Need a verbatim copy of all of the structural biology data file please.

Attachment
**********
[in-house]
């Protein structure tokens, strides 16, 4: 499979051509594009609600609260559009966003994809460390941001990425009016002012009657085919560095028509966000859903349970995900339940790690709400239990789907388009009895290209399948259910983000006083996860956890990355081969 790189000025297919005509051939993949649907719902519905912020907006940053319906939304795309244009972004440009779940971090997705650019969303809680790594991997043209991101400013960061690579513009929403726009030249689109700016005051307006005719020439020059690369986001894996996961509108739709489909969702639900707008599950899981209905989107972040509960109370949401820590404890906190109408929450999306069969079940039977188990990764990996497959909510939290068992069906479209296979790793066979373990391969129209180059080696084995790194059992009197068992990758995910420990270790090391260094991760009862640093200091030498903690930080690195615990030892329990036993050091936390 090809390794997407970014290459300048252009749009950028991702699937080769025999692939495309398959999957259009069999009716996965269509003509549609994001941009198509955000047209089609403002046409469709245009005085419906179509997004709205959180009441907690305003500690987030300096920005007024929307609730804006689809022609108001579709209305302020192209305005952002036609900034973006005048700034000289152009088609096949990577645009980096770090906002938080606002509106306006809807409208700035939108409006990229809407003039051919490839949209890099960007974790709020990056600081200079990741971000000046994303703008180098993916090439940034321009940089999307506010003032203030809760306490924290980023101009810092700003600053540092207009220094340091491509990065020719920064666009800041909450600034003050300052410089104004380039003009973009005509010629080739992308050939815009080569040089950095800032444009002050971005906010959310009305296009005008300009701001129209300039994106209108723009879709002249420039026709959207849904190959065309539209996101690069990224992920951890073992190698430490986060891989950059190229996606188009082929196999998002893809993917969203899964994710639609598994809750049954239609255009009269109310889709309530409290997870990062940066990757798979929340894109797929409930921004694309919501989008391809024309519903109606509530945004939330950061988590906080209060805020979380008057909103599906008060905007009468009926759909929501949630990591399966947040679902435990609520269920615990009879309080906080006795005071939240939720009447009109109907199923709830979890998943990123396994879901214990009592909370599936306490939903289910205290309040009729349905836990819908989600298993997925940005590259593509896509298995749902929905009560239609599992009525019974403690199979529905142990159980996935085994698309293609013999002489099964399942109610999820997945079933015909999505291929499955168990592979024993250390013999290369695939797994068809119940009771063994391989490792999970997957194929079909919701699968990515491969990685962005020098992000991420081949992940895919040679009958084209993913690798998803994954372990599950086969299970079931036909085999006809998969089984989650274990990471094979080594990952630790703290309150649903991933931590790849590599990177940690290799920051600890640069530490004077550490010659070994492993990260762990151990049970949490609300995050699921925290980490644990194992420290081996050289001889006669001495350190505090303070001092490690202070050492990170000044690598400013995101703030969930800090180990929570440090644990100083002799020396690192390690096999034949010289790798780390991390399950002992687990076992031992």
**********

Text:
[in-house]
């Protein structure tokens, strides 16, 4: 499979051509594009609600609260559009966003994809460390941001990425009016002012009657085919560095028509966000859903349970995900339940790690709400239990789907388009009895290209399948259910983000006083996860956890990355081969 790189000025297919005509051939993949649907719902519905912020907006940053319906939304795309244009972004440009779940971090997705650019969303809680790594991997043209991101400013960061690579513009929403726009030249689109700016005051307006005719020439020059690369986001894996996961509108739709489909969702639900707008599950899981209905989107972040509960109370949401820590404890906190109408929450999306069969079940039977188990990764990996497959909510939290068992069906479209296979790793066979373990391969129209180059080696084995790194059992009197068992990758995910420990270790090391260094991760009862640093200091030498903690930080690195615990030892329990036993050091936390 090809390794997407970014290459300048252009749009950028991702699937080769025999692939495309398959999957259009069999009716996965269509003509549609994001941009198509955000047209089609403002046409469709245009005085419906179509997004709205959180009441907690305003500690987030300096920005007024929307609730804006689809022609108001579709209305302020192209305005952002036609900034973006005048700034000289152009088609096949990577645009980096770090906002938080606002509106306006809807409208700035939108409006990229809407003039051919490839949209890099960007974790709020990056600081200079990741971000000046994303703008180098993916090439940034321009940089999307506010003032203030809760306490924290980023101009810092700003600053540092207009220094340091491509990065020719920064666009800041909450600034003050300052410089104004380039003009973009005509010629080739992308050939815009080569040089950095800032444009002050971005906010959310009305296009005008300009701001129209300039994106209108723009879709002249420039026709959207849904190959065309539209996101690069990224992920951890073992190698430490986060891989950059190229996606188009082929196999998002893809993917969203899964994710639609598994809750049954239609255009009269109310889709309530409290997870990062940066990757798979929340894109797929409930921004694309919501989008391809024309519903109606509530945004939330950061988590906080209060805020979380008057909103599906008060905007009468009926759909929501949630990591399966947040679902435990609520269920615990009879309080906080006795005071939240939720009447009109109907199923709830979890998943990123396994879901214990009592909370599936306490939903289910205290309040009729349905836990819908989600298993997925940005590259593509896509298995749902929905009560239609599992009525019974403690199979529905142990159980996935085994698309293609013999002489099964399942109610999820997945079933015909999505291929499955168990592979024993250390013999290369695939797994068809119940009771063994391989490792999970997957194929079909919701699968990515491969990685962005020098992000991420081949992940895919040679009958084209993913690798998803994954372990599950086969299970079931036909085999006809998969089984989650274990990471094979080594990952630790703290309150649903991933931590790849590599990177940690290799920051600890640069530490004077550490010659070994492993990260762990151990049970949490609300995050699921925290980490644990194992420290081996050289001889006669001495350190505090303070001092490690202070050492990170000044690598400013995101703030969930800090180990929570440090644990100083002799020396690192390690096999034949010289790798780390991390399950002992687990076992031992």